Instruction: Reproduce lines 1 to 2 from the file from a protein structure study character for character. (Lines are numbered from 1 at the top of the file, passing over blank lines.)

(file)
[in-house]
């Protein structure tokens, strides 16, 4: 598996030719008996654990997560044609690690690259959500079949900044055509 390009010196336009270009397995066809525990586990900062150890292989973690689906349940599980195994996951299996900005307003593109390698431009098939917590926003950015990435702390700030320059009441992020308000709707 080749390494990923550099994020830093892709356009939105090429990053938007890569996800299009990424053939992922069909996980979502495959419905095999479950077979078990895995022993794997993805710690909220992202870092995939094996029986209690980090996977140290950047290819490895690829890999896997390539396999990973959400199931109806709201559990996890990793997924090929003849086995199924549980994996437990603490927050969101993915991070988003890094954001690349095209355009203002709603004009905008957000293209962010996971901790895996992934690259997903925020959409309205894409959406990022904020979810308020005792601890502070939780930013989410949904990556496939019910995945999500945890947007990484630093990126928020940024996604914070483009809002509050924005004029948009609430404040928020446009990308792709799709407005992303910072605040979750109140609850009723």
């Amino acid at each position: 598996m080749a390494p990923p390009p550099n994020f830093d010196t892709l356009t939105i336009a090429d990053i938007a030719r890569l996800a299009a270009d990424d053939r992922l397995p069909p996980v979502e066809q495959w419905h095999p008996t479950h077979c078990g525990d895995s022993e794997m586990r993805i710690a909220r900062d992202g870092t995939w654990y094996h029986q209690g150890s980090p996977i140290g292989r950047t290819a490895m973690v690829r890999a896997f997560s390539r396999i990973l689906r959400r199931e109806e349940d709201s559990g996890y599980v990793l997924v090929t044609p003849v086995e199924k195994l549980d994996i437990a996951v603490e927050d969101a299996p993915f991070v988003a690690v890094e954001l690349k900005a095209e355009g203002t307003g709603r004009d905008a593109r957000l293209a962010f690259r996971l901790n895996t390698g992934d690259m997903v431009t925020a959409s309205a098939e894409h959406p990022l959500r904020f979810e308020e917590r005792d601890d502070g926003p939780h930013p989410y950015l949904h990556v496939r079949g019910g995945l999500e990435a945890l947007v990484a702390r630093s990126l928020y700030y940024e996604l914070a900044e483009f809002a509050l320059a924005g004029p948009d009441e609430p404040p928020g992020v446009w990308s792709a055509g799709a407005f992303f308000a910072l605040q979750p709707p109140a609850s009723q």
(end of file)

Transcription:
[in-house]
């Protein structure tokens, strides 16, 4: 598996030719008996654990997560044609690690690259959500079949900044055509 390009010196336009270009397995066809525990586990900062150890292989973690689906349940599980195994996951299996900005307003593109390698431009098939917590926003950015990435702390700030320059009441992020308000709707 080749390494990923550099994020830093892709356009939105090429990053938007890569996800299009990424053939992922069909996980979502495959419905095999479950077979078990895995022993794997993805710690909220992202870092995939094996029986209690980090996977140290950047290819490895690829890999896997390539396999990973959400199931109806709201559990996890990793997924090929003849086995199924549980994996437990603490927050969101993915991070988003890094954001690349095209355009203002709603004009905008957000293209962010996971901790895996992934690259997903925020959409309205894409959406990022904020979810308020005792601890502070939780930013989410949904990556496939019910995945999500945890947007990484630093990126928020940024996604914070483009809002509050924005004029948009609430404040928020446009990308792709799709407005992303910072605040979750109140609850009723």